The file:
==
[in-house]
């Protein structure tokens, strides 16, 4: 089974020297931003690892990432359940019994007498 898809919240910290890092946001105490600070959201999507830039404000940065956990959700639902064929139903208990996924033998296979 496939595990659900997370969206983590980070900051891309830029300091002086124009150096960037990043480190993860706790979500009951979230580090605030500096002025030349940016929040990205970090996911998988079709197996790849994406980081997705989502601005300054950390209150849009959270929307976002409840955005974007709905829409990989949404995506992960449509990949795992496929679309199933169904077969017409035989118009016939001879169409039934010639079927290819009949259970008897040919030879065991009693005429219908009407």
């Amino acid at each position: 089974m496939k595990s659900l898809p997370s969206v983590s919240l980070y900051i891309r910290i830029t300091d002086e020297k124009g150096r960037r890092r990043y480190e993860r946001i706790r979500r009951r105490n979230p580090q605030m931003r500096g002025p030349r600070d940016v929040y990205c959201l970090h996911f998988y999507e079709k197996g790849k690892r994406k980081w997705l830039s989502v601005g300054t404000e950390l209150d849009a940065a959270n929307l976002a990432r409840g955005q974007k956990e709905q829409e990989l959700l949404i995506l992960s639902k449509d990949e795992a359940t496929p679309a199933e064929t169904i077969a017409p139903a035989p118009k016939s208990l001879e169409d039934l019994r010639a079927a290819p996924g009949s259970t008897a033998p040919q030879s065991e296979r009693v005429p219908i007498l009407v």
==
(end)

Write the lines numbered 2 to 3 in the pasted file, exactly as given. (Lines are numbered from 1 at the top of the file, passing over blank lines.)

């Protein structure tokens, strides 16, 4: 089974020297931003690892990432359940019994007498 898809919240910290890092946001105490600070959201999507830039404000940065956990959700639902064929139903208990996924033998296979 496939595990659900997370969206983590980070900051891309830029300091002086124009150096960037990043480190993860706790979500009951979230580090605030500096002025030349940016929040990205970090996911998988079709197996790849994406980081997705989502601005300054950390209150849009959270929307976002409840955005974007709905829409990989949404995506992960449509990949795992496929679309199933169904077969017409035989118009016939001879169409039934010639079927290819009949259970008897040919030879065991009693005429219908009407």
């Amino acid at each position: 089974m496939k595990s659900l898809p997370s969206v983590s919240l980070y900051i891309r910290i830029t300091d002086e020297k124009g150096r960037r890092r990043y480190e993860r946001i706790r979500r009951r105490n979230p580090q605030m931003r500096g002025p030349r600070d940016v929040y990205c959201l970090h996911f998988y999507e079709k197996g790849k690892r994406k980081w997705l830039s989502v601005g300054t404000e950390l209150d849009a940065a959270n929307l976002a990432r409840g955005q974007k956990e709905q829409e990989l959700l949404i995506l992960s639902k449509d990949e795992a359940t496929p679309a199933e064929t169904i077969a017409p139903a035989p118009k016939s208990l001879e169409d039934l019994r010639a079927a290819p996924g009949s259970t008897a033998p040919q030879s065991e296979r009693v005429p219908i007498l009407v």